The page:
Schwartz agreed, saying that, above all, “this case demonstrates that climate impacts are justiciable.” In other words, government actions that exacerbate climate change and cause individual harm, which have been mostly confined in legislative chambers, are now suitable for debate in a court of law, where, he points out, “facts actually matter.”
+Thanks to Jacqui Patterson for alerting me to a new report on the particular dangers faced by Black women organizers on social justice issues including the environment. It’s filled with unnerving stories about the trials organizers have faced, and some tips for avoiding the worst:
What are the pre things we can do? We need to act preemptively before we get attacked. I just know that me and other people like my family would’ve been in a better position if we had known the steps to take prior to the attack, like thescrubbing the internet, like the different names on social media, just little things, even purposely misspelling your name. Organizations,activists, etc., should have access to this type of service before something happens. The best thing one can do is be prepared before it happens. Once your data is out there, they can’t really get it back from individuals. They can do whatever they want with it at that point. So, I wish we were more prepared. I wish we would have had these protocols in place before these things happen.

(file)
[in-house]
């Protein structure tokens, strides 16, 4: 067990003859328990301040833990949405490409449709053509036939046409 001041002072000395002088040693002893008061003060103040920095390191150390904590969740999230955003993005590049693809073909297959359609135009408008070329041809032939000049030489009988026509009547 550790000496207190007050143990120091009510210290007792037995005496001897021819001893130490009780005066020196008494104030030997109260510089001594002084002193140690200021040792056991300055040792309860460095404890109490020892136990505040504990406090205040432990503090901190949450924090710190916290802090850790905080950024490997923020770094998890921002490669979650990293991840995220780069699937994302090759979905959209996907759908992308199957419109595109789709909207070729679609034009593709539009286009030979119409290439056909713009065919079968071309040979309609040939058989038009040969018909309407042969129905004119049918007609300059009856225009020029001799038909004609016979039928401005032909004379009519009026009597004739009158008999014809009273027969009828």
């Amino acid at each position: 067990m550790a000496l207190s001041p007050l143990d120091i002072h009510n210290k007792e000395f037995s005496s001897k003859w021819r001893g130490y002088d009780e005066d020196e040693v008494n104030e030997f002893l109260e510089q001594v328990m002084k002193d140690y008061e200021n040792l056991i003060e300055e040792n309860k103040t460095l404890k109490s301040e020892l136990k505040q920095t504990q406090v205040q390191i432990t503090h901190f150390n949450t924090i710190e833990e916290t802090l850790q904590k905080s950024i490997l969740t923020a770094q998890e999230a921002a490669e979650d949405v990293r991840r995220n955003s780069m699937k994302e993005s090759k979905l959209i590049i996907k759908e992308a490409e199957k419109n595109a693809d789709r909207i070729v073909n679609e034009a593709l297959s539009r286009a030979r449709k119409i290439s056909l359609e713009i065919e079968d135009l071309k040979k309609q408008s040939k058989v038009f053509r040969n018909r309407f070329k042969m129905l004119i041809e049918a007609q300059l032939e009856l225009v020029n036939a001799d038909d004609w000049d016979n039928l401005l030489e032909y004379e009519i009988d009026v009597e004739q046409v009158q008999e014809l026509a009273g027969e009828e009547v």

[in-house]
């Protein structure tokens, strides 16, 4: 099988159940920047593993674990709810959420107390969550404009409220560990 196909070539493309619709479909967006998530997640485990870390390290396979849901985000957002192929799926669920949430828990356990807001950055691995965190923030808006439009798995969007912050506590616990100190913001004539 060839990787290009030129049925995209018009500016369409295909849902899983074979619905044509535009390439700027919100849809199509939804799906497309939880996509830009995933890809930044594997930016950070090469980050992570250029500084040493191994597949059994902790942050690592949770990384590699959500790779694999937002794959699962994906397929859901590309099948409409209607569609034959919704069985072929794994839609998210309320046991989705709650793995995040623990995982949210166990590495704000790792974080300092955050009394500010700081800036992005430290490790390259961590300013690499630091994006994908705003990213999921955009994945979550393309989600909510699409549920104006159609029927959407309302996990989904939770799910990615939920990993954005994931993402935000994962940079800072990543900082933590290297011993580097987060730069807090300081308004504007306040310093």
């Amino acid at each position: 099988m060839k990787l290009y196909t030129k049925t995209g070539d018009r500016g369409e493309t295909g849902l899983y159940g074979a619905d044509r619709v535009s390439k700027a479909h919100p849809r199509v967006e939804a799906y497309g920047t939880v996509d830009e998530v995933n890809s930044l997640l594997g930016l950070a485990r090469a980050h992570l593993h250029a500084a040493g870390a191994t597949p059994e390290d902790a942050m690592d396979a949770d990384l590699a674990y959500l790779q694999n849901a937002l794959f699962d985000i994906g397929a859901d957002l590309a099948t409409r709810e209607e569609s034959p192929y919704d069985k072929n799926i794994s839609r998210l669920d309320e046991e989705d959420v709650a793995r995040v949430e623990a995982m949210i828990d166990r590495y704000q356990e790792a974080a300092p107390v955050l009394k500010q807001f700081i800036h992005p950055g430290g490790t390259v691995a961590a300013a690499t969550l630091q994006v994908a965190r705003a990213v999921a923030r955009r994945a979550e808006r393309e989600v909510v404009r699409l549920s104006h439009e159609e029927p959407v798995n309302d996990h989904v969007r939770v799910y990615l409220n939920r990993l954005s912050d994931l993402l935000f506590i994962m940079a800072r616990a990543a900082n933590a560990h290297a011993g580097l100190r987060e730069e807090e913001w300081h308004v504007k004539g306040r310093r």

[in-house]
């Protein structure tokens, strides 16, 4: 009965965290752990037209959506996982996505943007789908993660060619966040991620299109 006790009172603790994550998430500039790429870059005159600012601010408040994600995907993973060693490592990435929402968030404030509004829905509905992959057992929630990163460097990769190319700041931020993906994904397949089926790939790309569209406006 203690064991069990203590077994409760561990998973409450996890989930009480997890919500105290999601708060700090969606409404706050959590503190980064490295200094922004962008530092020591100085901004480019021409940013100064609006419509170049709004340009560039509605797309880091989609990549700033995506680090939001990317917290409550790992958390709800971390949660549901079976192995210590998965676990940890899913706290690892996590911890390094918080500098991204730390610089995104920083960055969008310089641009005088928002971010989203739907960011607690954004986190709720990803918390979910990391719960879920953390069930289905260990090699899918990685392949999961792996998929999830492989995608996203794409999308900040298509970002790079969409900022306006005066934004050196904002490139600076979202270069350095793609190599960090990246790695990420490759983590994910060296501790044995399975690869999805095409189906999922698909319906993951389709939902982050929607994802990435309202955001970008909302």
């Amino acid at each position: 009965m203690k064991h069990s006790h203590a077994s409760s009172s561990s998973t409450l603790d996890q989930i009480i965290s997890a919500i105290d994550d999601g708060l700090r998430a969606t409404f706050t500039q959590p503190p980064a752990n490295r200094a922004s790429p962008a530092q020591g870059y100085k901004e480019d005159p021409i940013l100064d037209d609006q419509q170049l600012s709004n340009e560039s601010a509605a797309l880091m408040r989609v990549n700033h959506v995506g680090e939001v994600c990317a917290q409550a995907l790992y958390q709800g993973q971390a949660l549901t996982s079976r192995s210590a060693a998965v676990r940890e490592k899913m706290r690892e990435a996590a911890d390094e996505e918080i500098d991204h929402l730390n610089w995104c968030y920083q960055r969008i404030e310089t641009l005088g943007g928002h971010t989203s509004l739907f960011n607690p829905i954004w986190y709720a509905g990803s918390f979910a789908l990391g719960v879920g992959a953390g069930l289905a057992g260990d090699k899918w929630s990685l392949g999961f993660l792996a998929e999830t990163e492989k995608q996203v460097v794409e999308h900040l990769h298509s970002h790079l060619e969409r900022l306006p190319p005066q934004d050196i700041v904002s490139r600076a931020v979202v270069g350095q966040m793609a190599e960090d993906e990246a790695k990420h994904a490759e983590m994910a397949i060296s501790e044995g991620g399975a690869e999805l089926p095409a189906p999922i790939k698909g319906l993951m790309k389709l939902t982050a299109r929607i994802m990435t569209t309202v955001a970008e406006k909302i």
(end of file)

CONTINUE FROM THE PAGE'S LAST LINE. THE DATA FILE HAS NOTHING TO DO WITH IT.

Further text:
+The ongoing joke that are the upcoming climate talks in Dubai got a new punchline last week, when it emerged that the United Arab Emirates had “hired a strategic communications firm to ‘counteract all negative press and media reports.’” Since the Washington Post immediately got hold of that news, there was now…one more media report to counteract. The essential problem is that the government’s conduct is unspinnable: “in recent months, a flurry of negative articles have highlighted the UAE’s plans to increase oil production by nearly 1 million barrels per day over the next four years, despite warnings from top scientists that the world must rapidly phase out fossil fuels.”